On the other hand, online reviews have a few shortcomings. Firstly, there is a lack of transparency as to the selection of information; it is obscure and there is no explanation why we see some reviews first and others afterwards. This unclear processing of data affects reputational integrity, which is very valuable to the businesses. Secondly, online reviews are not products of experts, so their quality can be questionable. They mostly focus on commercial information and are unable to address negative externalities or ‘real standards’, which would protect public interest. Thirdly, building an online system based on a system of reputation creates barriers to entry. In the end only people who have a good reputation will be engaged in a transaction. Fourthly, due process rights such as individuals’ image and privacy are infringed. The impossibility of a person providing a service to react to a negative review and to remove it from the online world may influence the person’s reputation forever.

Lastly, existing legal categories do not fit the use of sharing economy platforms and the new problems they give rise to. The solution would be to make their own set of rules, namely regulations of online reputations. The main problem behind this idea is whether these practices fit within existing legal frameworks that apply to equivalent commercial practices and should play by the same rules, whether these practices should remain to a large extent unregulated, or whether these practices should benefit from less demanding regulations. According to Dr. Ranchordás, the solution should be found in co-regulations. This entails that some form of negotiation involving different state authorities is needed. Online reviews should be a part of a broader network and clearer guidelines on the protection of consumers should be created. Public interest criteria should be an essential aspect of accuracy of online regulation, so that the existence of more information would actually mean more knowledge.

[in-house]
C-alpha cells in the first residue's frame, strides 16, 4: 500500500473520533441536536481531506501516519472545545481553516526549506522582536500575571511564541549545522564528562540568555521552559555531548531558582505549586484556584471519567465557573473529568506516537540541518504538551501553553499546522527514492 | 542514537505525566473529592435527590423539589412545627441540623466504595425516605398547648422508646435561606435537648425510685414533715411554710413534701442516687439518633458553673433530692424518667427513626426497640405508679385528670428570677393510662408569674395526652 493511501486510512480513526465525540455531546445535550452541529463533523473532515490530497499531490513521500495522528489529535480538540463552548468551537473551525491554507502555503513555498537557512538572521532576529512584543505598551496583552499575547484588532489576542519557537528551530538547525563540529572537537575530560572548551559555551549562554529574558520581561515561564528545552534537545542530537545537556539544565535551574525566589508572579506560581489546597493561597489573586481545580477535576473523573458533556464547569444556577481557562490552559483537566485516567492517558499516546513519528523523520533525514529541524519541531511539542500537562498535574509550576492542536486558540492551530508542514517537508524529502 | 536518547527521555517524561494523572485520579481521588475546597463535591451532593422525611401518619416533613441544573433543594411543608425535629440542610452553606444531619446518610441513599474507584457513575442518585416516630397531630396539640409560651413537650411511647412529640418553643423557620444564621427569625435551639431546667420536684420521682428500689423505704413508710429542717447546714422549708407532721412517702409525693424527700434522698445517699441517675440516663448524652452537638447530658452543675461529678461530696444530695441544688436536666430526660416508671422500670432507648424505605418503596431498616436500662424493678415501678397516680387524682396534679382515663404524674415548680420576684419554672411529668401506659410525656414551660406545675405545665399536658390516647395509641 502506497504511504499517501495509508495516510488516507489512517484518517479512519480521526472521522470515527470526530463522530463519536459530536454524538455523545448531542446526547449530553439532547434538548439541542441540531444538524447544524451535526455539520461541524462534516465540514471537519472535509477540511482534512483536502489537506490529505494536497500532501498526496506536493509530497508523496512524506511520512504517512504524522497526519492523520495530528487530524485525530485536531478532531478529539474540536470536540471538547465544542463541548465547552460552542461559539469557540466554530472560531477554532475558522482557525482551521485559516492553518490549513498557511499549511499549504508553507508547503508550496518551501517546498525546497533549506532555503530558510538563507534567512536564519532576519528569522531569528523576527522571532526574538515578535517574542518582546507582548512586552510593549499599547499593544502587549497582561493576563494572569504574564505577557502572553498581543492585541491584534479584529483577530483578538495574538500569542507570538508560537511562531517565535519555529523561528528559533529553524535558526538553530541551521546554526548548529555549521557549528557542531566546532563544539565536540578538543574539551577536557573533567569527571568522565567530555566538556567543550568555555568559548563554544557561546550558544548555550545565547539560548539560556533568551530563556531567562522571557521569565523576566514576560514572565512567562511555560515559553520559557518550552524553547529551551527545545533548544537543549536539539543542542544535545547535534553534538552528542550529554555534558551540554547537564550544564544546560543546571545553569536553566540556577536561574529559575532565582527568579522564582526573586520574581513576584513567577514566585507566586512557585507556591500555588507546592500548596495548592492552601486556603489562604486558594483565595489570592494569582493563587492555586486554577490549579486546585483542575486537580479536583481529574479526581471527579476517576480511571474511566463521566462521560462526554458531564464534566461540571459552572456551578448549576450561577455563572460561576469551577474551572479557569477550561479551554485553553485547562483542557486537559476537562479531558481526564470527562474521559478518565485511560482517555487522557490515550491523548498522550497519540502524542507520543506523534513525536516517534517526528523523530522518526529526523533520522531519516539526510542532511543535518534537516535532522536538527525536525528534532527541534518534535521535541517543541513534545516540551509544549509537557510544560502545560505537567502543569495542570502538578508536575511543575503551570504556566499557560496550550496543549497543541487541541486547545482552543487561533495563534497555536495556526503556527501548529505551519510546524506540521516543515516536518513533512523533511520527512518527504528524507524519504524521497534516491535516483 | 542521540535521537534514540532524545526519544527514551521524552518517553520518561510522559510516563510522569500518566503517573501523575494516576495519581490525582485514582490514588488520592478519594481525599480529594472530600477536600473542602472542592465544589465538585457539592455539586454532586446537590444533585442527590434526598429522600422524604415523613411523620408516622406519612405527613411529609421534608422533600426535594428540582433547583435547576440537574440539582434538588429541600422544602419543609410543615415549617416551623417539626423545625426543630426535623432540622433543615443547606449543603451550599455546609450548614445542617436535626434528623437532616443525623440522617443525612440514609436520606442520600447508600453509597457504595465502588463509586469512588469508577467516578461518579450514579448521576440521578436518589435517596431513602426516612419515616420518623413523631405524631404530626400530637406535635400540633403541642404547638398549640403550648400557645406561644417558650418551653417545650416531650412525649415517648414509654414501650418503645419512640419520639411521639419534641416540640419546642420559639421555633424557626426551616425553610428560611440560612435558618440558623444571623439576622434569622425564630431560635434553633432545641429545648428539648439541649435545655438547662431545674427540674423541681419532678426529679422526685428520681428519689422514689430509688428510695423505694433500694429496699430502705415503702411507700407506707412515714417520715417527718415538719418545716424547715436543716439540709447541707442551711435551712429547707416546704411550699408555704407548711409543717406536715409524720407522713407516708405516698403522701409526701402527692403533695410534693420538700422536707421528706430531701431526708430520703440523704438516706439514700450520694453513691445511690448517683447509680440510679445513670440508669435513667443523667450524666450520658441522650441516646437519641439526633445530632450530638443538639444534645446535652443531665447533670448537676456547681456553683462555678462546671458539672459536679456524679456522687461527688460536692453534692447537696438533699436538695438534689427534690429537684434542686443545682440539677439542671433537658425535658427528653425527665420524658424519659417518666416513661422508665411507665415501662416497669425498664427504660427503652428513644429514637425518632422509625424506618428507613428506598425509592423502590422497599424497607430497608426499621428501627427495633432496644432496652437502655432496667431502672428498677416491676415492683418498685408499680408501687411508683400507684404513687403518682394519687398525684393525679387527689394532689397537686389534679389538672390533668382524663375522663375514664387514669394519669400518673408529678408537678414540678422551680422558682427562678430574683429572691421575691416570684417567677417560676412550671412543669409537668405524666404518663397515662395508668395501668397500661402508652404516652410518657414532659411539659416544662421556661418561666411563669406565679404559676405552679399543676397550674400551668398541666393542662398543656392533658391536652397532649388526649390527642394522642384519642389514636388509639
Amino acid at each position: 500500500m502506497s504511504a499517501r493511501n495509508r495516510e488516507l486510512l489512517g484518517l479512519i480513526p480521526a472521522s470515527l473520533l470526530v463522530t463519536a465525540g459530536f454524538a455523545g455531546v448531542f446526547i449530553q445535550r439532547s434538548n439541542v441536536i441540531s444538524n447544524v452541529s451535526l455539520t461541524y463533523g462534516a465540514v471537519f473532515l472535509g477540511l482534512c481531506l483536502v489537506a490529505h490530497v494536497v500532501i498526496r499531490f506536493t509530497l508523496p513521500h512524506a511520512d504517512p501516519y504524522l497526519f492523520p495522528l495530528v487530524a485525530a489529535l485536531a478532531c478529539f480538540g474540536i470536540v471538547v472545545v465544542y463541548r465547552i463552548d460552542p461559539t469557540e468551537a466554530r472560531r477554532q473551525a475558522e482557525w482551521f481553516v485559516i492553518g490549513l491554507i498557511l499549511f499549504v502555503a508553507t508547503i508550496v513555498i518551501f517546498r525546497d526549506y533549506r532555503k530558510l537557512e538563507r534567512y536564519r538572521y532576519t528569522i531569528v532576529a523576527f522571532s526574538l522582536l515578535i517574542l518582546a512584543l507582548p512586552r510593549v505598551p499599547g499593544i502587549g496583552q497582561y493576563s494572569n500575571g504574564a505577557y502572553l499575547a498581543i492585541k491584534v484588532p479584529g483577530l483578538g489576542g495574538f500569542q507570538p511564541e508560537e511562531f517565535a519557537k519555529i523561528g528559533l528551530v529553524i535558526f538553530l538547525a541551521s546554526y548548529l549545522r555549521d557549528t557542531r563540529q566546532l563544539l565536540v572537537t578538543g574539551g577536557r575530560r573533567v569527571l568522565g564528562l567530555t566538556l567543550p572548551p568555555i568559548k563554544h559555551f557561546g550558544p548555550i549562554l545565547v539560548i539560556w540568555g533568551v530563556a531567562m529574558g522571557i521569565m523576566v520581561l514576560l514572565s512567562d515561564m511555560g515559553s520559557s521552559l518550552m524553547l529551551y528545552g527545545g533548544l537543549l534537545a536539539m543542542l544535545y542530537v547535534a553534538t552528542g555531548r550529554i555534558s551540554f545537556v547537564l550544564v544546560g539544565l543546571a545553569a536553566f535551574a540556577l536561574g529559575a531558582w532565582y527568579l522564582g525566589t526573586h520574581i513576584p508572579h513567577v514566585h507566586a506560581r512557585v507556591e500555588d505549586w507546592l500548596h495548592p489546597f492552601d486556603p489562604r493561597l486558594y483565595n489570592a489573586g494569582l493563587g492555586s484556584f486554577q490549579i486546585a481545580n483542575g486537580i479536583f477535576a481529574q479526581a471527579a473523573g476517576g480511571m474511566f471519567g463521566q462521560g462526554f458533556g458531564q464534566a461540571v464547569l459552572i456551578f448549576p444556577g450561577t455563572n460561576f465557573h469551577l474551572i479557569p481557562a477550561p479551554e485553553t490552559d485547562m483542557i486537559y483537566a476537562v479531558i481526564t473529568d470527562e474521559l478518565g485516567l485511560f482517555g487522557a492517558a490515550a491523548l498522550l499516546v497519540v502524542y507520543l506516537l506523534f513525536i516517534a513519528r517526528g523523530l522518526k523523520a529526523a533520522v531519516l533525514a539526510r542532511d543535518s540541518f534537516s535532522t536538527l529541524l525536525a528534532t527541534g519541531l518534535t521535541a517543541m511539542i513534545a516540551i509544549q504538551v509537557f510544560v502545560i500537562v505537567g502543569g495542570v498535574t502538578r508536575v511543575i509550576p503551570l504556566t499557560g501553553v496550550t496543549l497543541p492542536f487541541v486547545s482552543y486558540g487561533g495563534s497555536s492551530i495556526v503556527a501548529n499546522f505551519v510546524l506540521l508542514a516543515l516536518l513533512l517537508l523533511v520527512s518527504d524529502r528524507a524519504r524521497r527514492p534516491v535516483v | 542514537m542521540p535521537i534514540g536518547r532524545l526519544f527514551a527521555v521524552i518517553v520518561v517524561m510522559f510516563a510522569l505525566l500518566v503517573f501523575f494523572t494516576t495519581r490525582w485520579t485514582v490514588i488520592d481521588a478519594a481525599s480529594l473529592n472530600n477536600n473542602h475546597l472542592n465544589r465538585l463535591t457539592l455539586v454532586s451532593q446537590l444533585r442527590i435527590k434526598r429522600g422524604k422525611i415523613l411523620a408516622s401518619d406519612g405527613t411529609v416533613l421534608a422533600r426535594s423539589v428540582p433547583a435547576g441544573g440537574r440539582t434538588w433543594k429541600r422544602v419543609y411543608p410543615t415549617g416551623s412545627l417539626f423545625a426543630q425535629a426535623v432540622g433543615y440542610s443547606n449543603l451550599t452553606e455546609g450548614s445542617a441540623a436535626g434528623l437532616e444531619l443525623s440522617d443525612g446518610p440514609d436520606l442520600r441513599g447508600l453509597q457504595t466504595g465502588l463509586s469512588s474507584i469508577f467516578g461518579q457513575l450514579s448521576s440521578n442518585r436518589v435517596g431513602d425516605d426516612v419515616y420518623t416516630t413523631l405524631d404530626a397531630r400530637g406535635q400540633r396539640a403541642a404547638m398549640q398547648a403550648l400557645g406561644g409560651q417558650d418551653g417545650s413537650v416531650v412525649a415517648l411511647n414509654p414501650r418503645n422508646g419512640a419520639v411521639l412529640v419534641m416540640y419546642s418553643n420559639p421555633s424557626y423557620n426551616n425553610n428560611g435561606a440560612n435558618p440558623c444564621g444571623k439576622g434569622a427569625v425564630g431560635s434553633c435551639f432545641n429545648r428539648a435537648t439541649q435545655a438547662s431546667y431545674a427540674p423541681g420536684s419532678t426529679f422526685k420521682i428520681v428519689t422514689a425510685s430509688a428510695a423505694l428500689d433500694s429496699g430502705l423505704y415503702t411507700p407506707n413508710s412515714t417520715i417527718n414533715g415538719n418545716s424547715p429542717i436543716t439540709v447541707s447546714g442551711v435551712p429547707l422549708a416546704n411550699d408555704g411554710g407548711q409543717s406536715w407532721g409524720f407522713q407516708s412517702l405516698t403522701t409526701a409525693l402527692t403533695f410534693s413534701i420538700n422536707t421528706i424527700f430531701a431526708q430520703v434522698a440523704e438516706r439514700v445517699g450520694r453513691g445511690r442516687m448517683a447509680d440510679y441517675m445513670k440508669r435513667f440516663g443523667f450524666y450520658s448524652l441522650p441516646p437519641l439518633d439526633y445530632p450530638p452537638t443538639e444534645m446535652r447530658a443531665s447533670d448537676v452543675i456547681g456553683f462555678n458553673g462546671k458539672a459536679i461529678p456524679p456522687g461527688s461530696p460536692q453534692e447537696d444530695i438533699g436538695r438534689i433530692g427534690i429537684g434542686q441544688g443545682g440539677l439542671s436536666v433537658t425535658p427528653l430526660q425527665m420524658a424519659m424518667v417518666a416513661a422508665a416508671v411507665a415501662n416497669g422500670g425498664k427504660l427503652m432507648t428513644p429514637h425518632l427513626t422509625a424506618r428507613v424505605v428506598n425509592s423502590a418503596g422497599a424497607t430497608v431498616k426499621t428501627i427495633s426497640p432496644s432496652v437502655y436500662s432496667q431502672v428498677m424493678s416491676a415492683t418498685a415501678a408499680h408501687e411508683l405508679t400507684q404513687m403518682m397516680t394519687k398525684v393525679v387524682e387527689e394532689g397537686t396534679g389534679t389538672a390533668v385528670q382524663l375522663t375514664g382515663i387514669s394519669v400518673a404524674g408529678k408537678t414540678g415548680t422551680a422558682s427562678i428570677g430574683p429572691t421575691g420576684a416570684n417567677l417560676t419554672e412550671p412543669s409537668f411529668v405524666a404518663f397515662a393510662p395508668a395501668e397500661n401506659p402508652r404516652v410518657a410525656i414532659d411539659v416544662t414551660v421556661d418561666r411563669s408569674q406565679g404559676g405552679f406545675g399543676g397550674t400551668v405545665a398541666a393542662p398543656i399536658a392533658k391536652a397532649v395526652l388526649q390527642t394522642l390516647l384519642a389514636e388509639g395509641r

After the talk, one of the points brought up during the discussion concerned the due process issue of an online review. In the offline world you need a sufficiently serious breach in order to terminate an employment relationship so, following this reasoning, what would then be different in the online world where one negative review would be sufficient for a breach of contract and cause the removal of the review? The response focused on the difference of  standards in an online and offline world. While in a regulated world you can discuss the problem, in an online world there is no form which would regulate that or give you a possibility to change it. Another point made regarded the choice of mechanism-regulations. Why is it necessary to regulate online reviews by law, as there are not many comparable situations in the offline world where the public would be at risk for trusting reviews? The answer given was connected to the on-going process of globalization and the importance that online reviews have gained in the platform economy over the past few years. Both consumers and companies have started to rely on them. Therefore, the need for regulated and sufficiently defined criteria is needed to protect the public from risks and ensure that business enterprises run smoothly.